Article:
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Thread: Be careful when you visit Johor

  1. #1

    Default Be careful when you visit Johor

    Singpaoreans are used to a relatively crime free environment, and we tend to take safety for granted.

    We leave our belongings in plain sight, wear expensive watches / jewelry in JB, not knowing or thinking about who is watching us. But we are like lamps to the slaughter and when you read about this man who lost his Merc at a car wash, you emphatise, but also feel that he should have taken a lot more caution:

    Thieves drive off with S'porean's Merc at JB car wash By Zaihan Mohamed Yusof
    THE Singaporean businessman's jaw dropped when he heard what the car wash worker told him.
    "Your friend already collected your car," the worker told him in Malay.
    The businessman was confused. How could that be?
    The only friend he was with was another Singaporean who had been having supper with him after they had dropped off his luxury car at a car wash in Jalan Datuk Abdullah Tahir in Johor Baru (JB). The businessman, who wanted to be known only as Mr Neo, was furious.
    He realised that someone had given his car key to a stranger, who had then made off with his car. Now his Mercedes Benz E200, which he had bought two years ago for $180,000, was gone.
    Said Mr Neo, 34: "I was upset. How could he have passed the key to someone else other than me?"
    The Singaporean driver declined to give his full name for fear of possible reprisals from car theft syndicates.
    Apparently, an unidentified Chinese man had asked for the key to Mr Neo's car, a worker at the car wash had told him.
    Thinking that he was Mr Neo's friend, the worker had given the man the key.
    The incident prompted Mr Neo to contact citizen- journalism website Stomp.
    Mr Neo told The New Paper on Sunday that he and his Singaporean friend were driving back from Malacca to Singapore after a business trip on 13 Dec.
    The pair arrived in JB at about 11.30pm. Mr Neo then drove his brown Mercedes into one of the many car washes along Jalan Datuk Abdullah Tahir.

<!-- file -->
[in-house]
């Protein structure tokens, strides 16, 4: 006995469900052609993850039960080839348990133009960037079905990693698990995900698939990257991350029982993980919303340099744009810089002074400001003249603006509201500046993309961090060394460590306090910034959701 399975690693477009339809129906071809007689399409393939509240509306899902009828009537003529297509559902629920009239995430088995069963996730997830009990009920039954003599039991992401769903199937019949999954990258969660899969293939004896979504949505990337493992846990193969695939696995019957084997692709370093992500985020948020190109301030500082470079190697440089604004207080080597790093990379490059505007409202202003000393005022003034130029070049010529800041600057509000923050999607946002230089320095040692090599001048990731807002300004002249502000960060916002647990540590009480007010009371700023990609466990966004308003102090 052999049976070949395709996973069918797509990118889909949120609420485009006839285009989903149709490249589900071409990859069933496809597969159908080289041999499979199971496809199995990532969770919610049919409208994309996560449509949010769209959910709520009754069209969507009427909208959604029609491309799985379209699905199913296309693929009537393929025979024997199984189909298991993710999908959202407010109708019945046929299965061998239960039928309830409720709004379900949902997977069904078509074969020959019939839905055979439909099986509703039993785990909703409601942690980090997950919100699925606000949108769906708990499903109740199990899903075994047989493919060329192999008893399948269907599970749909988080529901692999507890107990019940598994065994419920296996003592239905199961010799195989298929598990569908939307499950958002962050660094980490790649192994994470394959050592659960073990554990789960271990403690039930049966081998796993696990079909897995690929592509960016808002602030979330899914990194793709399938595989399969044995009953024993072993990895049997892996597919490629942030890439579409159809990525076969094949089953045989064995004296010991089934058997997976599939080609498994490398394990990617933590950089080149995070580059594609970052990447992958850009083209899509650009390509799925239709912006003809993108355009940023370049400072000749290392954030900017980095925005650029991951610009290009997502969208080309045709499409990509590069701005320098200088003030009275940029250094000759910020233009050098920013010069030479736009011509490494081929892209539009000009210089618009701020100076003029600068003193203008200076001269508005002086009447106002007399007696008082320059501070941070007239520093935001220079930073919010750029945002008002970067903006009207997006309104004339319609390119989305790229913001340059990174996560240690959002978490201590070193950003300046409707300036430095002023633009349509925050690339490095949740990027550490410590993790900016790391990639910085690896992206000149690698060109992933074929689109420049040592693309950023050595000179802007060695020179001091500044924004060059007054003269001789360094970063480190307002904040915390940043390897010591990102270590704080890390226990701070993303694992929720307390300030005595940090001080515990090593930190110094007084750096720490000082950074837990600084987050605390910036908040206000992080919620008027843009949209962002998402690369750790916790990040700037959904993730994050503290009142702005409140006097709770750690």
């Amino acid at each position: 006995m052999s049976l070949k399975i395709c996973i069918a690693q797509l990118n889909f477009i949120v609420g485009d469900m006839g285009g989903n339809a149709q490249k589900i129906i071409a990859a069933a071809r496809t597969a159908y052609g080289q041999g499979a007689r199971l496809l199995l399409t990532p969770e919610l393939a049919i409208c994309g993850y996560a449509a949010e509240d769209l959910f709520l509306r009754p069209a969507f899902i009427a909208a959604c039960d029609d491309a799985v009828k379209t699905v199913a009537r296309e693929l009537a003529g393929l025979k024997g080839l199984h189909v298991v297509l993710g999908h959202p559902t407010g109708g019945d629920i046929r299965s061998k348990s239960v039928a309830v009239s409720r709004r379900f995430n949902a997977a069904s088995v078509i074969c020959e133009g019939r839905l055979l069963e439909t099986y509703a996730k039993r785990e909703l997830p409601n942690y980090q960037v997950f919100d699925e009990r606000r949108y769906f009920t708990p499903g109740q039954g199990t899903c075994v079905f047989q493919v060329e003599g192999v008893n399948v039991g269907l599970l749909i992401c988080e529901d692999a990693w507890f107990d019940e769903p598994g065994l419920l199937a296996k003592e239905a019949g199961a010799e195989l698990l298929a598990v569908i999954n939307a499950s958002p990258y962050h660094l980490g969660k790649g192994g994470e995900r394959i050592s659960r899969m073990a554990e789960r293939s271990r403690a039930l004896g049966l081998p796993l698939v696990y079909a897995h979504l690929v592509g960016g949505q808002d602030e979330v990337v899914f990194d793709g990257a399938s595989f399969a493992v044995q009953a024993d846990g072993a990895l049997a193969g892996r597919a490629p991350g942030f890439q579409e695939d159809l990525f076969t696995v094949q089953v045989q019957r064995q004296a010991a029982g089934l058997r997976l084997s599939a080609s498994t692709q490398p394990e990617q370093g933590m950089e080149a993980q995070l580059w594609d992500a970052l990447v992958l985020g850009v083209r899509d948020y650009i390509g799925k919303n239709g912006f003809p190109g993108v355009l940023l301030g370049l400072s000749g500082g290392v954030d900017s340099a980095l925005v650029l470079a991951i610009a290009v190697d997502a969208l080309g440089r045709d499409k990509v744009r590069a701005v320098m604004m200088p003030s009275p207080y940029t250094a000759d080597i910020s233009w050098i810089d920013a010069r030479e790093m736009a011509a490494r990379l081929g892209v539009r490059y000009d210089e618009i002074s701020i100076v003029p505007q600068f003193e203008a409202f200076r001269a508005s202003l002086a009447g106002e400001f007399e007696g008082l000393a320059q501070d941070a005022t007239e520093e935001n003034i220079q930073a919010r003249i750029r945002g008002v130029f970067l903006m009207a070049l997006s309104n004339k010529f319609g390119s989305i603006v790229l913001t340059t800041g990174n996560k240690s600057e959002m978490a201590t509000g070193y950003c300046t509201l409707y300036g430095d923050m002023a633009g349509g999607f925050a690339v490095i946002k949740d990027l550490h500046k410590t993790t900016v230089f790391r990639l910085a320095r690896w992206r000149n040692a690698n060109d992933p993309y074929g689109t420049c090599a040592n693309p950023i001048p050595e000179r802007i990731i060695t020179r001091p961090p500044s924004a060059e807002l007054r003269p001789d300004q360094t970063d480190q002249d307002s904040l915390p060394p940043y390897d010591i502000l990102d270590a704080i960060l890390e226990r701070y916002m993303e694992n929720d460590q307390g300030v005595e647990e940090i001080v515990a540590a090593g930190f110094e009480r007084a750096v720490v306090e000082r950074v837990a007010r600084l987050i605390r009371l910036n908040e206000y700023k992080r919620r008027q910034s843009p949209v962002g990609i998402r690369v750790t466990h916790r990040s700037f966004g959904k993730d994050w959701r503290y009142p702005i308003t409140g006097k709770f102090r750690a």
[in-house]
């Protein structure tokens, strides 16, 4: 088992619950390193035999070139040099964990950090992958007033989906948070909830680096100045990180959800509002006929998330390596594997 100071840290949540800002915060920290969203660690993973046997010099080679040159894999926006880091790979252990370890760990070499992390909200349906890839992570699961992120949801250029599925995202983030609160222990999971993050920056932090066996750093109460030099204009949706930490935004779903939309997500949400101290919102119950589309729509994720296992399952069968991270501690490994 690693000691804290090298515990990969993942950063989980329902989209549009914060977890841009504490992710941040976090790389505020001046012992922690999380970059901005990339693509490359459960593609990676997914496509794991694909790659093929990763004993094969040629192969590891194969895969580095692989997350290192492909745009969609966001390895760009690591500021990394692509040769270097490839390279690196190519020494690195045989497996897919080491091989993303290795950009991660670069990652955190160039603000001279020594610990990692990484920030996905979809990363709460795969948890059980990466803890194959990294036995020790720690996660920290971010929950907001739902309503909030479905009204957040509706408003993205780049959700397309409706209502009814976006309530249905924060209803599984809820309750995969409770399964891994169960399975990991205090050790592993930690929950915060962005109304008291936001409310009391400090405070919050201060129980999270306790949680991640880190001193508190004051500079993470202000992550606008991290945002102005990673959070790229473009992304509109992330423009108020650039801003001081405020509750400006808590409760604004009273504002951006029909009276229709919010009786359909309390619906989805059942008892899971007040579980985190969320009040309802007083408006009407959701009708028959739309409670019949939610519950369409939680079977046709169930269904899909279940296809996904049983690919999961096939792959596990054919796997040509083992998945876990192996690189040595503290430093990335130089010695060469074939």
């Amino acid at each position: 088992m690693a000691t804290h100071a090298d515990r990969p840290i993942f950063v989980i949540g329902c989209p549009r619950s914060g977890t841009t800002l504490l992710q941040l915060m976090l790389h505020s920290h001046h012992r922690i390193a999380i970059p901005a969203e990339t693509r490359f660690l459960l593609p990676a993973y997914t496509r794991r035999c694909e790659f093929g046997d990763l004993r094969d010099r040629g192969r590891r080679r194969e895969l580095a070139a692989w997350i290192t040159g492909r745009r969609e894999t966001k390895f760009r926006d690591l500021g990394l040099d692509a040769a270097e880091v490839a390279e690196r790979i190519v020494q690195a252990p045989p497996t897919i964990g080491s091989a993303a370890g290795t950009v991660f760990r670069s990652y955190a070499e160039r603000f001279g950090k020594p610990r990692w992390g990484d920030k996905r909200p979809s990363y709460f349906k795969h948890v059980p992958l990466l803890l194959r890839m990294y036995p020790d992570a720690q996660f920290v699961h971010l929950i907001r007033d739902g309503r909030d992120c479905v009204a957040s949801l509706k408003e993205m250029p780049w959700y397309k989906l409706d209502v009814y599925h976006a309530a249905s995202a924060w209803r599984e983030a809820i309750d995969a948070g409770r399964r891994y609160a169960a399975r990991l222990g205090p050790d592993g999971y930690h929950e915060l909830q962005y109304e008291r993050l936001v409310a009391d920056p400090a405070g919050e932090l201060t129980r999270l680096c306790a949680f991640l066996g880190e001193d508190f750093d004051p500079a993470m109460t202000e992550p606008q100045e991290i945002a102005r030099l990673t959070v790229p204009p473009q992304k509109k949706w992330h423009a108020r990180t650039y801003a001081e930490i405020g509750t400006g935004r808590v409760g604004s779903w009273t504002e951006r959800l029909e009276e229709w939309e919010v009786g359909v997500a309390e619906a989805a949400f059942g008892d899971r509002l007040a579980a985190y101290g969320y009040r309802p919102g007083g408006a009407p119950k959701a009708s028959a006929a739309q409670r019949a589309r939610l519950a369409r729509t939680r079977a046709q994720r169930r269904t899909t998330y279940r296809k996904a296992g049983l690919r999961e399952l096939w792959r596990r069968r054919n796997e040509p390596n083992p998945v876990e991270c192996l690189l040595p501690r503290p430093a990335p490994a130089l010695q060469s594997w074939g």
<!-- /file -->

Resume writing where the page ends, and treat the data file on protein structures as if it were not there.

The road is in an area famous for its entertainment and late-night eateries.
    On weekends, many Singaporeans can be seen at the stretch of 24-hour car wash joints, a 10-minute drive from the Causeway.
    There are more than 10 car washes along Jalan Datuk Abdullah Tahir.
    'Nameless' centre
    The one that Mr Neo pulled into was, however, a nameless establishment.
    Only a small sign in Malay which said Cuci Kereta or car wash hung above the open-air business.
    Mr Neo, who was visiting the car wash for the first time, said he did not think twice about leaving his car behind as there were other Singapore-registered cars in the queue.
    Nikon D750; FM2; FG; 55mm Micro Nikkor; 28-300 VR; 70-200 VR; Nikon V1 + 10-30mm

  2. #2

    Default Car theft

    Car theft is not uncommon, so beware when you go there.
    Saving a few dollars when you go to a hypermart can cost you a lot more than you save.

    "Motoring @ AsiaOne
    Many have suffered the same fate
    Car thefts have also occurred in shopping centres' car parks. Here are some of them.

    Tue, Dec 29, 2009
    The New Paper
    CAR thieves have made clean getaways in places other than a car wash.
    In November, Ms Claire Gwee, 29, had her 18-month-old Mitsubishi Colt Plus stolen at Aeon Tebrau City Shopping Centre, a 20-minute drive from the Causeway.
    She had parked her car at the shopping centre's basement carpark.
    On 18 Sep, Singaporean Khalid Shikh Abdul Rahman had his Honda Civic stolen from the basement carpark of Jusco Tebrau, a shopping centre.

    - Thieves drive off with S'porean's Merc at JB car wash

    - Precautions to take at JB car washesSome car thieves have resorted to violence too. In 2007, parang-wielding robbers ambushed Singaporean Fareed Hassan in Johor Baru by ramming the back of his car.
    It later led to a 45-minute beating session after the robbers found out that Mr Fareed, who was then 28, had only RM10 ($4.50) on him.
    The armed men later fled with Mr Fareed's $40,000 car and valuables worth $3,000.
    Still, the Malaysian authorities have assured Singaporeans that Johor is still a safe place to visit.
    In a 2006 news report, statistics compiled by the Johor Police showed that in recent years, car thefts involving Singapore cars have been negligible.
    Mr N Parameswaran, High Commissioner of Malaysia to Singapore, had then said: "In 2004, of the 1,381 cars reported stolen in Johor, only 33 (2.39 per cent) were Singapore-registered cars".
    The following year, only 52 (3.7 per cent) out of the 1,394 cars reported stolen were Singapore-registered.
    In January and February 2006, of the 264 car thefts reported, only three were from Singapore, he said.
    This article was first published in The New Paper.
    Nikon D750; FM2; FG; 55mm Micro Nikkor; 28-300 VR; 70-200 VR; Nikon V1 + 10-30mm


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